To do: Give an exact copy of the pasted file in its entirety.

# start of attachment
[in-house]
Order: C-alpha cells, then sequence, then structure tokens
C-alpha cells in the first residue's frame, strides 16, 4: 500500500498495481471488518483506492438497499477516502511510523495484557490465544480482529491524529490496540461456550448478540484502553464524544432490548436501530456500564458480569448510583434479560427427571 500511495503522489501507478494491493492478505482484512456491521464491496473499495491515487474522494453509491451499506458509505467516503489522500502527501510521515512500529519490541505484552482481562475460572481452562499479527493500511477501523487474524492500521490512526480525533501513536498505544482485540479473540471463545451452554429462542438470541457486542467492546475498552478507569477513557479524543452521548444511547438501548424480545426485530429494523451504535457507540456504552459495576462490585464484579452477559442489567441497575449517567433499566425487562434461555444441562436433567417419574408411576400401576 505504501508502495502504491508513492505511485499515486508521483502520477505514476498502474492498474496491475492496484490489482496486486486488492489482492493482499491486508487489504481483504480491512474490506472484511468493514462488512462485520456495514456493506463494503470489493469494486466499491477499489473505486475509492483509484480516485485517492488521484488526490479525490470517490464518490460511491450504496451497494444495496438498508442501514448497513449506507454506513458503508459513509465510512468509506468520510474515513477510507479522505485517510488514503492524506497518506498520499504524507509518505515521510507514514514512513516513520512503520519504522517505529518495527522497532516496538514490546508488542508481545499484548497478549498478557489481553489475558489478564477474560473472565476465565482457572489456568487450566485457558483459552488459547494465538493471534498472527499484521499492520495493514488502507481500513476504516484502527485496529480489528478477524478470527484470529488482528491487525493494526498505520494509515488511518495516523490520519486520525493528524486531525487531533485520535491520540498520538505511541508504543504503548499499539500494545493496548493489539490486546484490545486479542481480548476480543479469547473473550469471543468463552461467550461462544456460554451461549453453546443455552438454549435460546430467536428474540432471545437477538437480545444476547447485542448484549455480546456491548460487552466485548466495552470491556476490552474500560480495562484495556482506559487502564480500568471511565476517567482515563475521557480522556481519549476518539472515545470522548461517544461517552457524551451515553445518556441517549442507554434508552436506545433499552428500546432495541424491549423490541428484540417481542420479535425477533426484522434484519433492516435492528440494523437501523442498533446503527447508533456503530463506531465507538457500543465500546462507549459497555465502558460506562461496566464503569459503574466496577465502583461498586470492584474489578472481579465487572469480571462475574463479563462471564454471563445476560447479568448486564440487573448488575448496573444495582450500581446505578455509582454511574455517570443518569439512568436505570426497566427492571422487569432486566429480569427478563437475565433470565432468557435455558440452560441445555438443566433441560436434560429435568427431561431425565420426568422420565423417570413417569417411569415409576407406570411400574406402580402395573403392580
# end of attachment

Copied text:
[in-house]
Order: C-alpha cells, then sequence, then structure tokens
C-alpha cells in the first residue's frame, strides 16, 4: 500500500498495481471488518483506492438497499477516502511510523495484557490465544480482529491524529490496540461456550448478540484502553464524544432490548436501530456500564458480569448510583434479560427427571 500511495503522489501507478494491493492478505482484512456491521464491496473499495491515487474522494453509491451499506458509505467516503489522500502527501510521515512500529519490541505484552482481562475460572481452562499479527493500511477501523487474524492500521490512526480525533501513536498505544482485540479473540471463545451452554429462542438470541457486542467492546475498552478507569477513557479524543452521548444511547438501548424480545426485530429494523451504535457507540456504552459495576462490585464484579452477559442489567441497575449517567433499566425487562434461555444441562436433567417419574408411576400401576 505504501508502495502504491508513492505511485499515486508521483502520477505514476498502474492498474496491475492496484490489482496486486486488492489482492493482499491486508487489504481483504480491512474490506472484511468493514462488512462485520456495514456493506463494503470489493469494486466499491477499489473505486475509492483509484480516485485517492488521484488526490479525490470517490464518490460511491450504496451497494444495496438498508442501514448497513449506507454506513458503508459513509465510512468509506468520510474515513477510507479522505485517510488514503492524506497518506498520499504524507509518505515521510507514514514512513516513520512503520519504522517505529518495527522497532516496538514490546508488542508481545499484548497478549498478557489481553489475558489478564477474560473472565476465565482457572489456568487450566485457558483459552488459547494465538493471534498472527499484521499492520495493514488502507481500513476504516484502527485496529480489528478477524478470527484470529488482528491487525493494526498505520494509515488511518495516523490520519486520525493528524486531525487531533485520535491520540498520538505511541508504543504503548499499539500494545493496548493489539490486546484490545486479542481480548476480543479469547473473550469471543468463552461467550461462544456460554451461549453453546443455552438454549435460546430467536428474540432471545437477538437480545444476547447485542448484549455480546456491548460487552466485548466495552470491556476490552474500560480495562484495556482506559487502564480500568471511565476517567482515563475521557480522556481519549476518539472515545470522548461517544461517552457524551451515553445518556441517549442507554434508552436506545433499552428500546432495541424491549423490541428484540417481542420479535425477533426484522434484519433492516435492528440494523437501523442498533446503527447508533456503530463506531465507538457500543465500546462507549459497555465502558460506562461496566464503569459503574466496577465502583461498586470492584474489578472481579465487572469480571462475574463479563462471564454471563445476560447479568448486564440487573448488575448496573444495582450500581446505578455509582454511574455517570443518569439512568436505570426497566427492571422487569432486566429480569427478563437475565433470565432468557435455558440452560441445555438443566433441560436434560429435568427431561431425565420426568422420565423417570413417569417411569415409576407406570411400574406402580402395573403392580